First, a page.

As they are used, the liquid breaks the pellets down into a sawdust-like form. I then take them out to the back forty (no more bagging up and sending to the landfill!). There the poop breaks down, the pellets break down even more in the rain, and it then becomes mulch for my non-edible plants, such as roses.
I wouldn't use anything with cat poop in it to mulch tomatoes or anything edible, although when I use them under my rabbit cages, that all goes into the compost, which eventually ends up in the vegetable garden. (Rabbit manure is safe for vegetables).
I have, at times, used the product designed for horse stalls. The brand name is Dry Den and it has an odor control in it and the pellets are slightly smaller and break down easier. It is also more expensive. When I moved, I couldn't find anybody in this area who sells it so I went back to the stove pellets.
You can sprinkle with baking soda, if you like, to help control odor. And I imagine cats not familiar with the pellet form might hesitate, at first, to use it but you could mix with their familiar litter at first until they are adjusted.
By Janis from Cinebar, WA
Open a garbage can liner into your litter box, fold the top back over the outside of the box and tuck the ends underneath the box. Lay a thick layer of old newspaper in the bottom of your litter box. Sprinkle on a generous coating of baking soda. Add approximately 1 1/2 inches of sand or even plain old dirt, just make sure it is dry.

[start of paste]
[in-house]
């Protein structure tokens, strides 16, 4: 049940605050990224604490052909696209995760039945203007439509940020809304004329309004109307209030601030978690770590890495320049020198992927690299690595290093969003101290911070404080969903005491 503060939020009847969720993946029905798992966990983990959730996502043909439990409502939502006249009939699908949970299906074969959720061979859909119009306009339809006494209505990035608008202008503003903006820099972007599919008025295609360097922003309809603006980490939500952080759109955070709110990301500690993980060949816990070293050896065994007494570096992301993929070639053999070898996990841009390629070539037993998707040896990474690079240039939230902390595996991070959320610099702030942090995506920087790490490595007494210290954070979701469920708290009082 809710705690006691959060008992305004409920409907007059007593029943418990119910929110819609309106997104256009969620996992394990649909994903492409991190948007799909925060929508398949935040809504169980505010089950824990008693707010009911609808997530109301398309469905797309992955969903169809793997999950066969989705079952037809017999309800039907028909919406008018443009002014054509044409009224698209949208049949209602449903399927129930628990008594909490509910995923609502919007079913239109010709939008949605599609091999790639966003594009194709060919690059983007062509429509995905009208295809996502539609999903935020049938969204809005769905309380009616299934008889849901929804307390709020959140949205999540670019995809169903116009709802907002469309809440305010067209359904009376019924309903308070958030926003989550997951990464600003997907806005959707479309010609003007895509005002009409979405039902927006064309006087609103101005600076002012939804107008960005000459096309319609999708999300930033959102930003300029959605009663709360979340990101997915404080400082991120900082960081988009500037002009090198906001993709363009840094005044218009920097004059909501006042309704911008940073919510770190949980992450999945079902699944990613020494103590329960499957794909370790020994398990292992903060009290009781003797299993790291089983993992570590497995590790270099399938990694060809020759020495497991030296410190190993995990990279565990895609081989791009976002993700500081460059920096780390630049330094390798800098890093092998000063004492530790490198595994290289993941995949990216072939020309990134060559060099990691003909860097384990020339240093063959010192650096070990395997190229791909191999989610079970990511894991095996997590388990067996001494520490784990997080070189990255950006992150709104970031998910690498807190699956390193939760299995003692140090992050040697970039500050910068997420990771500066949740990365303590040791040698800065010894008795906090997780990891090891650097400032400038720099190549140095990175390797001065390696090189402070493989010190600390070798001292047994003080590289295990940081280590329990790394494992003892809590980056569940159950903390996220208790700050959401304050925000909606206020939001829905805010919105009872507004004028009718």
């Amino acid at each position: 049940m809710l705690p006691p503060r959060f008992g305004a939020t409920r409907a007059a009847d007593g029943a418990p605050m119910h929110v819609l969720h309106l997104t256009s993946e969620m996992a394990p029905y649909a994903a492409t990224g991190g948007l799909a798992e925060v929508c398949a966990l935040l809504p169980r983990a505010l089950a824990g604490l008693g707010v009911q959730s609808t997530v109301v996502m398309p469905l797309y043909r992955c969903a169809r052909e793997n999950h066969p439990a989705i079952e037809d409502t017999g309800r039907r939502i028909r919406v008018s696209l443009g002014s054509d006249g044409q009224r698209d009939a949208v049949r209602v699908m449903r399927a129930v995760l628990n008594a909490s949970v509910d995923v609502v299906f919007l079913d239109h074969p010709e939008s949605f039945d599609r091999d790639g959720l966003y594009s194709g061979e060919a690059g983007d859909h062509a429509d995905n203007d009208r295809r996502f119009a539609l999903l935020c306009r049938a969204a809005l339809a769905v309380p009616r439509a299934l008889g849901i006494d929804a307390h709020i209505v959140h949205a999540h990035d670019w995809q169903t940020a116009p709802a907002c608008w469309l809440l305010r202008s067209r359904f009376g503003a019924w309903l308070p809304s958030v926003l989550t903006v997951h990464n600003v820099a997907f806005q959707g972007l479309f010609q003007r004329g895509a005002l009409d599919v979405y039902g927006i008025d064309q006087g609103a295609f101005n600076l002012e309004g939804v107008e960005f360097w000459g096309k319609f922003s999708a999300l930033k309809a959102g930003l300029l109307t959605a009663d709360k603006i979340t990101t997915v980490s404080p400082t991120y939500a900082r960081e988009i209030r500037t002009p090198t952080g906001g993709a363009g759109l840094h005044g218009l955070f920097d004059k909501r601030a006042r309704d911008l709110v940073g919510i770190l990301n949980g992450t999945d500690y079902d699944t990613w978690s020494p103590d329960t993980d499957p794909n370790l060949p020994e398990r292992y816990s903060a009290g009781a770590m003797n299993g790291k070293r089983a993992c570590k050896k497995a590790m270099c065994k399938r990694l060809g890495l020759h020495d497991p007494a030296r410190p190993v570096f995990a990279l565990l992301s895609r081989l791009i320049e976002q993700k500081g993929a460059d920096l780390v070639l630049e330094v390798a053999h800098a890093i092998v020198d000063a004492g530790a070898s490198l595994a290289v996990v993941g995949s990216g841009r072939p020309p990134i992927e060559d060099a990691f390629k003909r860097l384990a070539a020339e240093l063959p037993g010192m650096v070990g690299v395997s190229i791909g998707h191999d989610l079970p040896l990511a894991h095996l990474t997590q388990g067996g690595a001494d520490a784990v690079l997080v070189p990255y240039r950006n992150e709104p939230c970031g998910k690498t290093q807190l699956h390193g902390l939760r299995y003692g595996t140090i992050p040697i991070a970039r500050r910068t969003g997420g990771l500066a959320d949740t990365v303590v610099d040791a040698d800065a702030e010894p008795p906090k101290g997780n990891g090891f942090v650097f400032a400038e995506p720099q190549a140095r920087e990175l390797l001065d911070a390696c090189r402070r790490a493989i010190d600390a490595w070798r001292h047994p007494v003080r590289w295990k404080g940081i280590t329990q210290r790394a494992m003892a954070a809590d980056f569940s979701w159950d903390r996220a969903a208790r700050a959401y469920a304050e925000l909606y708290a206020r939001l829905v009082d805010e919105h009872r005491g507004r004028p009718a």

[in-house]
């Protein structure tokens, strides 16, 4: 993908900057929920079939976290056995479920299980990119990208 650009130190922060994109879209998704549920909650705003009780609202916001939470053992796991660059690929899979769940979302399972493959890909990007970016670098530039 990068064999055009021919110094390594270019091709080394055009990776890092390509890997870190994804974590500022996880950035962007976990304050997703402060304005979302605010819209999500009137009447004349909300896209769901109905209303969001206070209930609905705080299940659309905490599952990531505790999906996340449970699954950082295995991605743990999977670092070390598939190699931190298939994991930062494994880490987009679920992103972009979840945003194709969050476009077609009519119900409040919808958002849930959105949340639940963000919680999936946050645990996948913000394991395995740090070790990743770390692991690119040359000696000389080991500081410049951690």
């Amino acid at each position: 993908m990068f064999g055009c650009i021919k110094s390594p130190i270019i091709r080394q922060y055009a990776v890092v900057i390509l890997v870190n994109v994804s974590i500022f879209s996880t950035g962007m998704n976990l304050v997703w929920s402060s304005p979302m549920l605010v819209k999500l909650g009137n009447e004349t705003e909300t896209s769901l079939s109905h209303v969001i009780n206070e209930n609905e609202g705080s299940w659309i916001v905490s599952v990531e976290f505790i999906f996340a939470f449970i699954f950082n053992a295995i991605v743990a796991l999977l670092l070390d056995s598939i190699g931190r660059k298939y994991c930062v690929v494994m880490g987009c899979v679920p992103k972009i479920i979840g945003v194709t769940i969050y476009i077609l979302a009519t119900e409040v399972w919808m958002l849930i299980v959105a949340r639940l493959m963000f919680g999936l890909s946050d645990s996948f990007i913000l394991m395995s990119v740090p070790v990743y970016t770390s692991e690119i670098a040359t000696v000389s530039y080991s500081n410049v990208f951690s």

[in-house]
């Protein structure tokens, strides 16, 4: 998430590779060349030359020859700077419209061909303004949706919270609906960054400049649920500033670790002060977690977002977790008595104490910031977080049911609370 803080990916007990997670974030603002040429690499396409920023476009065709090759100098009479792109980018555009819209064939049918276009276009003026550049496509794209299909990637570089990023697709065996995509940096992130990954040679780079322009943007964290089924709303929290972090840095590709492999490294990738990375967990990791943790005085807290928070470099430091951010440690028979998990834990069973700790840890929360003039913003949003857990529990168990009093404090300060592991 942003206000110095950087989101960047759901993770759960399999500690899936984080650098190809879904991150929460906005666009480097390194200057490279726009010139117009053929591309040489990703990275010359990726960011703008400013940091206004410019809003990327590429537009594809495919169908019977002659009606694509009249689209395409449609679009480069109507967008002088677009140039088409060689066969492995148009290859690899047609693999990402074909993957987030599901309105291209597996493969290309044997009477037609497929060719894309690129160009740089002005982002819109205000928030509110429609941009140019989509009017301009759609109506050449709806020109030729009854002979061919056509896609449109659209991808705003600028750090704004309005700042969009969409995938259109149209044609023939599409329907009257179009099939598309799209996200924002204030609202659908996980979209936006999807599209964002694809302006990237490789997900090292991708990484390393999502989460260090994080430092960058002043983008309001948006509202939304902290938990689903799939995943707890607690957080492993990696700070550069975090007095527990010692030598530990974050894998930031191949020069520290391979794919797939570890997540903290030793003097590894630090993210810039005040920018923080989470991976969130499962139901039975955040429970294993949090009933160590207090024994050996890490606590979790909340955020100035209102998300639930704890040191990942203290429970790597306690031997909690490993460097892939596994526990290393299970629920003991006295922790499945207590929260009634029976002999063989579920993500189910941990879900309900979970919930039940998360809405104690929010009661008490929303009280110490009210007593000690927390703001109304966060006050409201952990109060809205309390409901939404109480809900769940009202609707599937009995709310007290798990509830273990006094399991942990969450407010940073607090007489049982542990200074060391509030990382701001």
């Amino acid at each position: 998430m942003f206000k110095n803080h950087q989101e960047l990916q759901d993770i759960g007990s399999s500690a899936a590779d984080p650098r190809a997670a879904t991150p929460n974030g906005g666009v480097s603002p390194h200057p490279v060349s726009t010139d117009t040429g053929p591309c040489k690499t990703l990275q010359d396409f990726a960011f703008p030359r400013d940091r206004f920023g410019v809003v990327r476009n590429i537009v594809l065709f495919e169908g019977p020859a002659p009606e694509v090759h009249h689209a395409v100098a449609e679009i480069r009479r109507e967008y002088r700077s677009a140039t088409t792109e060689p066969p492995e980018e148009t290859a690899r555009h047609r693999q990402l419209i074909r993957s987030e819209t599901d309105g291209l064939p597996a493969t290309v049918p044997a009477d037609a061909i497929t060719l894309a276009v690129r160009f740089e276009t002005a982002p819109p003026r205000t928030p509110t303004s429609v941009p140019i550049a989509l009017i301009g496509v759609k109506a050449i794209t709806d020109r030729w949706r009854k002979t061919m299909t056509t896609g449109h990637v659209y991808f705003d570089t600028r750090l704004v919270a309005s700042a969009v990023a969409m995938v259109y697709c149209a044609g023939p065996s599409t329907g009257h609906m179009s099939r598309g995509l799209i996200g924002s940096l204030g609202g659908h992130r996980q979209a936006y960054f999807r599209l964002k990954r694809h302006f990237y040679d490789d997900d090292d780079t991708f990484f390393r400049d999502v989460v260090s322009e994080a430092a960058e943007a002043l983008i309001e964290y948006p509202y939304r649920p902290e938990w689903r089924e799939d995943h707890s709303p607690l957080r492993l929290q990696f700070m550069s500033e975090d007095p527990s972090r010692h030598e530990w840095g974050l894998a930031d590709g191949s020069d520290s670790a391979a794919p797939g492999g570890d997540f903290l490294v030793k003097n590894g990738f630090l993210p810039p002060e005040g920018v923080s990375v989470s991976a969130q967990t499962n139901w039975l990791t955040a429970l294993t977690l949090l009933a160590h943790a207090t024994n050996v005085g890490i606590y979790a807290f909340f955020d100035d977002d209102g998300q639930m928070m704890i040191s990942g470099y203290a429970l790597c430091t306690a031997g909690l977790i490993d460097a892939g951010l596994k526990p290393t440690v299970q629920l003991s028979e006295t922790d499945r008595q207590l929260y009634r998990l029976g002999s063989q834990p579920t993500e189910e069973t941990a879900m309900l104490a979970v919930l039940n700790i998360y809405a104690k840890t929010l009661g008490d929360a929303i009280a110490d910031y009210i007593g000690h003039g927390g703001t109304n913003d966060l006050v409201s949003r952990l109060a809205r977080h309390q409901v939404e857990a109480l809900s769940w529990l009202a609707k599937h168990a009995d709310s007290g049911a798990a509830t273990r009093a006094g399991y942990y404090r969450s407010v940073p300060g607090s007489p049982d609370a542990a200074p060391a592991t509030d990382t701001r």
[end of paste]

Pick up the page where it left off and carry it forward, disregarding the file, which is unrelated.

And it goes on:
I keep a 5 gallon bucket of sand sitting by the litter box. Each day, I add another 1 inch of sand. Every third day +/-, depending on how many cats you have and how often they use it, lift the bag out, seal it, and throw it away. Refill the box. It takes about 5 minutes.
If changed often, there are no odor problems. If you sit your litter box on a rubber backed doormat, it will prevent them tracking sand all over the house.
By slee15 from Alabama
By julrobs from North Augusta, SC
By Karin from Benbrook, TX
The "dust" in my area is purchased at a garden supply store and costs under $7. It lasts 30 days because I have more than one cat and change it so often. It is economical, but it is also much better for the environment then other litters. It can be used in compost.
I have a lasagna vegetable garden and used it last year with newspaper to start the process. It absorbs moisture and helps breakdown the paper. The brand I am using now is called American Choice Mini Flake. Put the box in an area that is easily swept because it will track a little on paws. I purchased mine in NJ from Rosedale Mills.
By Barbara W.
I also use newspaper (I get the newspaper from the neighbors) for the litter box AND all my porous JUNK mail. I can guarantee you, no one wants my name and address after the cats have had their way with the junk! Not to mention I don't incur any expenses in clay litter and the cats seem to prefer the paper. They can wipe their paws far cleaner and no scattered litter!
By the way, I traverse the neighborhood and people throw out their plastic chest-of-drawers, the large ones. People break one drawer and so the other three or four get pitched, along with the frame. I pitch the frame and use the drawers, individually, for the cat "litter." Every day, I switch to a clean drawer, reline it, pitch the poopy papers from the cats, hose down the drawer, let it dry and start over again the next day with a clean drawer. So, so easy and a much cleaner method (and cheaper) of litter removal.
By Jana L. from San Antonio, TX